There's been discussion online about the language of the BBC's "Wolf Hall". Not, mercifully, about the headache-makingly unclear pronouns of the book (who he?), but about the very modern style. This extends into body language and attitudes. When the king, with power of life and death over his subjects, asks Cromwell why he called a French town "a dog hole", Thomas almost shrugs and says with a rising intonation, like an offensively casual teenager, "Because I've been there?" Also at Sir Thomas More's dinner table he asks if his host had become Lord Chancellor by "fucking accident". It sounds like a very modern and aggressive usage quite out of character for the cool, cautious Cromwell.
It has been pointed out, btw, that the f-word does appear in a 16C manuscript. But there it is a monk saying factually what the abbot was up to and is not used as an intensifying adjective. This latter usage may not have come in till the 19C, it seems. (Thanks to world expert on slang Jonathon Green @MisterSlang and to @LoisMcEwan on that.) Although they are often referred to as Anglo-Saxon, several four-letter swear words were not used as such until modern times.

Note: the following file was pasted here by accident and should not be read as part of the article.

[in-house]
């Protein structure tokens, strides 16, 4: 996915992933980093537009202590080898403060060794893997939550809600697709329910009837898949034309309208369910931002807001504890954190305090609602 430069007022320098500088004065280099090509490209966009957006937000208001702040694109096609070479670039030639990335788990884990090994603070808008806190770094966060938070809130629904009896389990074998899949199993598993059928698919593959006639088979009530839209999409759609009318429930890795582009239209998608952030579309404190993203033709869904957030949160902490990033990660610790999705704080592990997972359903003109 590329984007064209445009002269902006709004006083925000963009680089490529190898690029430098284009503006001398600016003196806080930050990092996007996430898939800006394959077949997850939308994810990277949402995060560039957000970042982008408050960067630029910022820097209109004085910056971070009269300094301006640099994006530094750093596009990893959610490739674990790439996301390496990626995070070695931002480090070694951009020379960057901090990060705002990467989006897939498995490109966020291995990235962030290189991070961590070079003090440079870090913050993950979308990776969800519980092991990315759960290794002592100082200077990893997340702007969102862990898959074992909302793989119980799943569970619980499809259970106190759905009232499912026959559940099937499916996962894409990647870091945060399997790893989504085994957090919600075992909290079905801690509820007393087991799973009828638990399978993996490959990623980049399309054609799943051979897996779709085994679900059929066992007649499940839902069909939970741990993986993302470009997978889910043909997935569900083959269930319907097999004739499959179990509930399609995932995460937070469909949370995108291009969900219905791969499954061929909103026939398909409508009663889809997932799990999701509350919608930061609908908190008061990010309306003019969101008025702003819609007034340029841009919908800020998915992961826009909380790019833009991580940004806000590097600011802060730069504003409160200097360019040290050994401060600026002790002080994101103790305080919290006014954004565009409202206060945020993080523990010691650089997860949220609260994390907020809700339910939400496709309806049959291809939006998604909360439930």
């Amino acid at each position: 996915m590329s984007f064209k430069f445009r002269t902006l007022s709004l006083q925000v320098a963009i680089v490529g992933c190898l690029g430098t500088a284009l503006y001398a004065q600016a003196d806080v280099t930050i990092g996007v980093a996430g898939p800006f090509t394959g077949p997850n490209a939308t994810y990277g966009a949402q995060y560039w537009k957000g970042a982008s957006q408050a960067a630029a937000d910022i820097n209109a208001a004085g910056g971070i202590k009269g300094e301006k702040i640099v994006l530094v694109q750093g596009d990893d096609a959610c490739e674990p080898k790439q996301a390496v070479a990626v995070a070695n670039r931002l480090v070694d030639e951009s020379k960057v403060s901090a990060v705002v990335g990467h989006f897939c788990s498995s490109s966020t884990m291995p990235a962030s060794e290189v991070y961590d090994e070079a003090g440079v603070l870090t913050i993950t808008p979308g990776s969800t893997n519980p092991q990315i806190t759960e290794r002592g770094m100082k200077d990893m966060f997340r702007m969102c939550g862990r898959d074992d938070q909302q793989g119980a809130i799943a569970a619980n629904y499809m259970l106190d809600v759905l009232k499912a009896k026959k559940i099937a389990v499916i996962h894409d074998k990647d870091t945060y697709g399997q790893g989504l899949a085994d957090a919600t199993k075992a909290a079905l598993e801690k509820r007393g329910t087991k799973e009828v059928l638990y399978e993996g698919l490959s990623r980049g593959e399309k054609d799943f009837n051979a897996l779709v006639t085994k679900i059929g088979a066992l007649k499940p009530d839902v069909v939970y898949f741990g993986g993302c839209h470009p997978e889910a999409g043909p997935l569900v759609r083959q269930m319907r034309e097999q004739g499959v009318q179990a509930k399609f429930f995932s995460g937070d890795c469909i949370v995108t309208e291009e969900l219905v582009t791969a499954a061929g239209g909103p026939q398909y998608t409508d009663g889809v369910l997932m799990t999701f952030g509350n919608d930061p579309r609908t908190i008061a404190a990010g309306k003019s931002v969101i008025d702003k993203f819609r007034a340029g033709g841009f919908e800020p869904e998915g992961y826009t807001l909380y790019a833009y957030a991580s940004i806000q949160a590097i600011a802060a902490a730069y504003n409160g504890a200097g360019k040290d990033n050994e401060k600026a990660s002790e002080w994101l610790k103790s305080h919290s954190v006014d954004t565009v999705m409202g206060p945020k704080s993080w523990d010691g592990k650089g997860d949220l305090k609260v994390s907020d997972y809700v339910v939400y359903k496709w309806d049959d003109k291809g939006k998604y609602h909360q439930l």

I suppose the orthodoxy is to make historical figures human and, indeed, modern. Wouldn't it be more interesting, though, if they were strange and different, weird even, almost from another planet? After all, these were very superstitious people who believed in all sorts of supernatural and miraculous things and who thought hanging, drawing and quartering and burning alive were suitable judicial punishments. It is a bit like saying if you are teaching inner-city kids, you should read stories and poems about their type of lives and environment. But perhaps they would prefer something rich and strange? Philip Pullman novels come to mind.